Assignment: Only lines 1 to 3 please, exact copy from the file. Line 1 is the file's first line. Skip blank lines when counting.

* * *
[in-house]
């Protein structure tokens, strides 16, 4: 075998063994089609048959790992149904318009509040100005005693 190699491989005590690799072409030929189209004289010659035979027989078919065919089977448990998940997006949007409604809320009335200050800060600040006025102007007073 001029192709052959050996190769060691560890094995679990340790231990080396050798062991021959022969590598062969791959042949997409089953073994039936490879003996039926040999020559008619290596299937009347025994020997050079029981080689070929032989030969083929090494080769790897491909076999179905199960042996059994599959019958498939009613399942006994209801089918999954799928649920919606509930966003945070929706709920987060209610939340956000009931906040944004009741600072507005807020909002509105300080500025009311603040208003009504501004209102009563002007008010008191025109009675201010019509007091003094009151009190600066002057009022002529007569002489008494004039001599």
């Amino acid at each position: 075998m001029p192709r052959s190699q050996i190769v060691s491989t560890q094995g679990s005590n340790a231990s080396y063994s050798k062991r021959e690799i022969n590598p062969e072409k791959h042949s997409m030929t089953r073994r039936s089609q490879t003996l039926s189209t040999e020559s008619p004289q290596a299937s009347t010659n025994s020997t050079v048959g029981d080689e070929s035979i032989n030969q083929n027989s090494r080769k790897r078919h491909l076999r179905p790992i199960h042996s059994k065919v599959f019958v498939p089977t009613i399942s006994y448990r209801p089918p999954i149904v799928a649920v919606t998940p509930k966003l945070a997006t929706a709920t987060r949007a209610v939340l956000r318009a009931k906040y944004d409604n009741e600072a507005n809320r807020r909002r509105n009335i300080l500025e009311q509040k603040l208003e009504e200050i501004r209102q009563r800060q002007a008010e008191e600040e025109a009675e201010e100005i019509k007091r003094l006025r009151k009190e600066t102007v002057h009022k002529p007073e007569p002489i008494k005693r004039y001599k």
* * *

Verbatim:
[in-house]
């Protein structure tokens, strides 16, 4: 075998063994089609048959790992149904318009509040100005005693 190699491989005590690799072409030929189209004289010659035979027989078919065919089977448990998940997006949007409604809320009335200050800060600040006025102007007073 001029192709052959050996190769060691560890094995679990340790231990080396050798062991021959022969590598062969791959042949997409089953073994039936490879003996039926040999020559008619290596299937009347025994020997050079029981080689070929032989030969083929090494080769790897491909076999179905199960042996059994599959019958498939009613399942006994209801089918999954799928649920919606509930966003945070929706709920987060209610939340956000009931906040944004009741600072507005807020909002509105300080500025009311603040208003009504501004209102009563002007008010008191025109009675201010019509007091003094009151009190600066002057009022002529007569002489008494004039001599």
């Amino acid at each position: 075998m001029p192709r052959s190699q050996i190769v060691s491989t560890q094995g679990s005590n340790a231990s080396y063994s050798k062991r021959e690799i022969n590598p062969e072409k791959h042949s997409m030929t089953r073994r039936s089609q490879t003996l039926s189209t040999e020559s008619p004289q290596a299937s009347t010659n025994s020997t050079v048959g029981d080689e070929s035979i032989n030969q083929n027989s090494r080769k790897r078919h491909l076999r179905p790992i199960h042996s059994k065919v599959f019958v498939p089977t009613i399942s006994y448990r209801p089918p999954i149904v799928a649920v919606t998940p509930k966003l945070a997006t929706a709920t987060r949007a209610v939340l956000r318009a009931k906040y944004d409604n009741e600072a507005n809320r807020r909002r509105n009335i300080l500025e009311q509040k603040l208003e009504e200050i501004r209102q009563r800060q002007a008010e008191e600040e025109a009675e201010e100005i019509k007091r003094l006025r009151k009190e600066t102007v002057h009022k002529p007073e007569p002489i008494k005693r004039y001599k």